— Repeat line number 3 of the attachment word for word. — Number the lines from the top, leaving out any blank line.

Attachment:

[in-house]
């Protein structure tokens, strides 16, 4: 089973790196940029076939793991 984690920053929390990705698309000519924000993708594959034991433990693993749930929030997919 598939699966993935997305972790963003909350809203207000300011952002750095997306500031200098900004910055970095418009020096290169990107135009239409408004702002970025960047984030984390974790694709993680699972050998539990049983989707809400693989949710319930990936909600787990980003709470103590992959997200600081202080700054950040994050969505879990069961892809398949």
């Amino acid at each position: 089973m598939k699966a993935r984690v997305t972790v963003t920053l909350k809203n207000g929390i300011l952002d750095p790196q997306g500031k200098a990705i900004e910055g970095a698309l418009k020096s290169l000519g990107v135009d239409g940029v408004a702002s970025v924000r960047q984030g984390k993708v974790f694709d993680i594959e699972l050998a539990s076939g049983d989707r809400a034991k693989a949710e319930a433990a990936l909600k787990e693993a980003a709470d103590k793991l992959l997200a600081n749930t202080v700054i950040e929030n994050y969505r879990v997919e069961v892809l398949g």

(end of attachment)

């Amino acid at each position: 089973m598939k699966a993935r984690v997305t972790v963003t920053l909350k809203n207000g929390i300011l952002d750095p790196q997306g500031k200098a990705i900004e910055g970095a698309l418009k020096s290169l000519g990107v135009d239409g940029v408004a702002s970025v924000r960047q984030g984390k993708v974790f694709d993680i594959e699972l050998a539990s076939g049983d989707r809400a034991k693989a949710e319930a433990a990936l909600k787990e693993a980003a709470d103590k793991l992959l997200a600081n749930t202080v700054i950040e929030n994050y969505r879990v997919e069961v892809l398949g």